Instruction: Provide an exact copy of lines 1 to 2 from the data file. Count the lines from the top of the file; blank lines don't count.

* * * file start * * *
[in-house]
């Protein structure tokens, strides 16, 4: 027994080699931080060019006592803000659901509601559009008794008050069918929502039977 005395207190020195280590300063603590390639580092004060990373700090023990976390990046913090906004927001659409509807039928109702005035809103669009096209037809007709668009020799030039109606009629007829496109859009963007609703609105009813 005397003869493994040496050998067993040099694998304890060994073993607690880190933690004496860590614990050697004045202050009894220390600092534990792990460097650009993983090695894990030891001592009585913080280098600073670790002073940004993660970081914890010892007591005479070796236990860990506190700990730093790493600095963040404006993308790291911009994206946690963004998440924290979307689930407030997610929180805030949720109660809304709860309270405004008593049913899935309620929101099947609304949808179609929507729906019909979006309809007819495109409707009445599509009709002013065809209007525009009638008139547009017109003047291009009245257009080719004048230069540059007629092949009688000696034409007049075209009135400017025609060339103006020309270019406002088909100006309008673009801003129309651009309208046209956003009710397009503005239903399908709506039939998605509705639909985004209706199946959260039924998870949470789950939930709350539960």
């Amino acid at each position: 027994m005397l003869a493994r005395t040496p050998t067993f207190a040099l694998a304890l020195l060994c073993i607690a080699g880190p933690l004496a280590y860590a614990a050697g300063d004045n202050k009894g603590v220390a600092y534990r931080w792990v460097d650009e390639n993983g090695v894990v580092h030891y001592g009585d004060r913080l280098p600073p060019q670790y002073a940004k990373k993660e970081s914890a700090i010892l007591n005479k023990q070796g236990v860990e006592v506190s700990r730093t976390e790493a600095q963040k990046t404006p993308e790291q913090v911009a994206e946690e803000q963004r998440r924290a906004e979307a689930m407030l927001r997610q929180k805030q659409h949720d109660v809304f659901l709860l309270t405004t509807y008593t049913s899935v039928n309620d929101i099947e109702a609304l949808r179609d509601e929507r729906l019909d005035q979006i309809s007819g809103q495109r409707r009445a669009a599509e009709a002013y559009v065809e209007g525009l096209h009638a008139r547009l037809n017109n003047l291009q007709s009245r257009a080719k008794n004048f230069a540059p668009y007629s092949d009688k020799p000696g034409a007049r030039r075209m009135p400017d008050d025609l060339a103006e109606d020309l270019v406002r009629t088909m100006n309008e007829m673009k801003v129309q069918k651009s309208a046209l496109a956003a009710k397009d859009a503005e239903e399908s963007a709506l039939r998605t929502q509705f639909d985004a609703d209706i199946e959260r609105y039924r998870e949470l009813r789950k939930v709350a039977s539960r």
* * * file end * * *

[in-house]
């Protein structure tokens, strides 16, 4: 027994080699931080060019006592803000659901509601559009008794008050069918929502039977 005395207190020195280590300063603590390639580092004060990373700090023990976390990046913090906004927001659409509807039928109702005035809103669009096209037809007709668009020799030039109606009629007829496109859009963007609703609105009813 005397003869493994040496050998067993040099694998304890060994073993607690880190933690004496860590614990050697004045202050009894220390600092534990792990460097650009993983090695894990030891001592009585913080280098600073670790002073940004993660970081914890010892007591005479070796236990860990506190700990730093790493600095963040404006993308790291911009994206946690963004998440924290979307689930407030997610929180805030949720109660809304709860309270405004008593049913899935309620929101099947609304949808179609929507729906019909979006309809007819495109409707009445599509009709002013065809209007525009009638008139547009017109003047291009009245257009080719004048230069540059007629092949009688000696034409007049075209009135400017025609060339103006020309270019406002088909100006309008673009801003129309651009309208046209956003009710397009503005239903399908709506039939998605509705639909985004209706199946959260039924998870949470789950939930709350539960």